Start Your Engines: Middle Schoolers Attend Cooper Union for a Day

January 24, 2013

Mechanical engineering senior Kim Meehan explains the materials that make an automobile Martin Lawless and David Tan demonstrate a model steam engine Steven Lee and Spyros Korsanos teach MELS students engineering concepts
Mechanical engineering senior Kim Meehan explains the materials that make an automobile

Though still too young to drive, a group of public middle school children nevertheless got an annual opportunity to work with Cooper Union engineering students on the school race car over their winter break. In a program started in 2010, every year a class from the Metropolitan Expeditionary Learning School (MELS) in Queens, NY visit the labs in the Albert Nerken School of Engineering to spend a day learning about mechanical engineering in a program that proves beneficial to everyone.

This year, after breaking off into smaller groups on their arrival, the first team of MELS students packed into the brushed-steel elevators of 41 Cooper Square and descended two stories underground to the automotive lab. They followed mechanical engineering senior Kim Meehan through the heavy glass doors leading to the cluttered lab. The students marveled at the hefty steel and aluminum machines in the windowless laboratory, gathered around the Formula 1 race car Cooper students rebuild every year and race in a national competition. “So, what’s everyone’s favorite kind of car?,” asked Kim to the reverently hushed class.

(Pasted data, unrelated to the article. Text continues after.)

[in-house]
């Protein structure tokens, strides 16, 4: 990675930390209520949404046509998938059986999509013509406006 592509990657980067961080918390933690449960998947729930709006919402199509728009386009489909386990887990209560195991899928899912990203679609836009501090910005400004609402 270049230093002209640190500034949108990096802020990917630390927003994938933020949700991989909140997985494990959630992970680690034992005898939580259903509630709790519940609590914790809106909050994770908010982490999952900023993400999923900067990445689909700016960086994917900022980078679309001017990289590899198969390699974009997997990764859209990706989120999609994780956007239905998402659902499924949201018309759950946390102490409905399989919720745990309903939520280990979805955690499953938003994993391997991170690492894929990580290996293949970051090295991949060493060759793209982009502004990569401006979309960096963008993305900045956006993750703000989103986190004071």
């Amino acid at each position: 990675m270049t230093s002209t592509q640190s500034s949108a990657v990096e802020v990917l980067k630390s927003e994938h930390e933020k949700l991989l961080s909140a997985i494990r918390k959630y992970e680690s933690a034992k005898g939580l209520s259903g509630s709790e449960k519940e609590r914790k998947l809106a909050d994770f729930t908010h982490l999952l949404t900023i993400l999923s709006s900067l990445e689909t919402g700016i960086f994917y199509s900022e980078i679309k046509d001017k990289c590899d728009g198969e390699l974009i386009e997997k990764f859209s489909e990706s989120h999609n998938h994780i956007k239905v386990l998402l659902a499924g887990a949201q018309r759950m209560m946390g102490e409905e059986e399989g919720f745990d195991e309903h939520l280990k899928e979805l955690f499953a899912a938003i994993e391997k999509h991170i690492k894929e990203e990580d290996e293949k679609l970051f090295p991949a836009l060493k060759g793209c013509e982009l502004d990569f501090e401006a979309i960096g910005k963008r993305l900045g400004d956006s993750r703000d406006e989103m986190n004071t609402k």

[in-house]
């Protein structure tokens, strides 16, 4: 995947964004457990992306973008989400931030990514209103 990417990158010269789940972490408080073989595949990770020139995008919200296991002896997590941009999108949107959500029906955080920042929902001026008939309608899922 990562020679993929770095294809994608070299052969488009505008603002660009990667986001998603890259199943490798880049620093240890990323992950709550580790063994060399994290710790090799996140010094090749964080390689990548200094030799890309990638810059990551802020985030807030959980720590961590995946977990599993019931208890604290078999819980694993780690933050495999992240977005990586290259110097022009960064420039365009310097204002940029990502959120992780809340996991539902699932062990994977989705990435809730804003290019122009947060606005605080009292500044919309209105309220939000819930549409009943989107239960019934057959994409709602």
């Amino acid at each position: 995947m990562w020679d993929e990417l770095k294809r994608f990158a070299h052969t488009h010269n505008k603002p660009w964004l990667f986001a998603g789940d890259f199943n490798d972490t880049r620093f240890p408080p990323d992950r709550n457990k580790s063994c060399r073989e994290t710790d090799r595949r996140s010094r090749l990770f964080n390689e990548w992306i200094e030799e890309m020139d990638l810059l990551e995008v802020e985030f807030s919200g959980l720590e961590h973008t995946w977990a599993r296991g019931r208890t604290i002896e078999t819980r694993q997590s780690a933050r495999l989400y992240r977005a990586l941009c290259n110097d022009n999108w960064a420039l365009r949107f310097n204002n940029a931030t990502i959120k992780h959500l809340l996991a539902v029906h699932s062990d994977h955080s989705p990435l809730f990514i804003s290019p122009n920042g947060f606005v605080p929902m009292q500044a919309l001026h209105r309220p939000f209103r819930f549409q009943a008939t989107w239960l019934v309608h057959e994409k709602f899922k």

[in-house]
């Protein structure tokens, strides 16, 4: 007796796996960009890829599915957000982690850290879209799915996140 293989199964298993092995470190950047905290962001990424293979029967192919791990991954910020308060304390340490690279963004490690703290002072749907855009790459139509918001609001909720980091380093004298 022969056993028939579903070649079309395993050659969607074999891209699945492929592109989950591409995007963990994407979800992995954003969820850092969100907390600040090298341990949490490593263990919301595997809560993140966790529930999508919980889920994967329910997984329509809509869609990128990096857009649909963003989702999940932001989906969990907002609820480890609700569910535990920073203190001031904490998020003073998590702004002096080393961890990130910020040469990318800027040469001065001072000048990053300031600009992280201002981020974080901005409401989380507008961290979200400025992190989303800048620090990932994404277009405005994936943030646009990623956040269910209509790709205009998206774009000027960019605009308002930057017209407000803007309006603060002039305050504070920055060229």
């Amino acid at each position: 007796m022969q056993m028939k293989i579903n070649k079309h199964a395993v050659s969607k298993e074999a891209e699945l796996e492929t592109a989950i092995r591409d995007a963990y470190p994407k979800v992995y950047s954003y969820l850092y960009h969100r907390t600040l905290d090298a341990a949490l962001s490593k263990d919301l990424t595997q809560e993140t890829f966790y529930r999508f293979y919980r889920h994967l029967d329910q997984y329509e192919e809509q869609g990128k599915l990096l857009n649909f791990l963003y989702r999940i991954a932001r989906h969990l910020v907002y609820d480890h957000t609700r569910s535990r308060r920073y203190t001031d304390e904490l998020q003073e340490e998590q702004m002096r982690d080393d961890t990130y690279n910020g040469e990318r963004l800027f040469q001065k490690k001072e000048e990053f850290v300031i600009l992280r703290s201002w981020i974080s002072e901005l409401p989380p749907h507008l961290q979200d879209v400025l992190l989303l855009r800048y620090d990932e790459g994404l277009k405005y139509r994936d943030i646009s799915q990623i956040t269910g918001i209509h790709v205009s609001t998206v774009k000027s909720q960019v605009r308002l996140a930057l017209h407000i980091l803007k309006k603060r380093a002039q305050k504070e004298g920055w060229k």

“My teacher told me that he didn’t learn about combustion engines until high school, and we’re learning it now in seventh grade,” says Josiah, a student at MELS who says he wants to be an aerospace engineer when he grows up. “I think we’re well ahead from most middle school students,” he adds.

Upstairs on the ground floor, another group of MELS students gathered around mechanical engineering seniors Martin Lawless and David Tan in a brightly-lit classroom. The two bespectacled engineers carefully smeared a glob of translucent blue fuel jelly into the fuel compartment of a miniature model steam engine. Lawless then carefully lit the jelly with a match and slid it inside the engine sitting on a classroom table. Students from MELS leaned in with curiosity as the engine’s flywheel quickly accelerated and its exhaust pipe whistled out steam.

MELS is a public middle and high school that promotes self-initiated learning and contact with professionals and college students. So a partnership with Cooper is a natural fit: exposing young minds to college-level concepts about science and engineering prepares them for advanced study while offering teaching experience and community engagement to the Cooper students involved.

MELS seventh grade class with teachers and Cooper Union students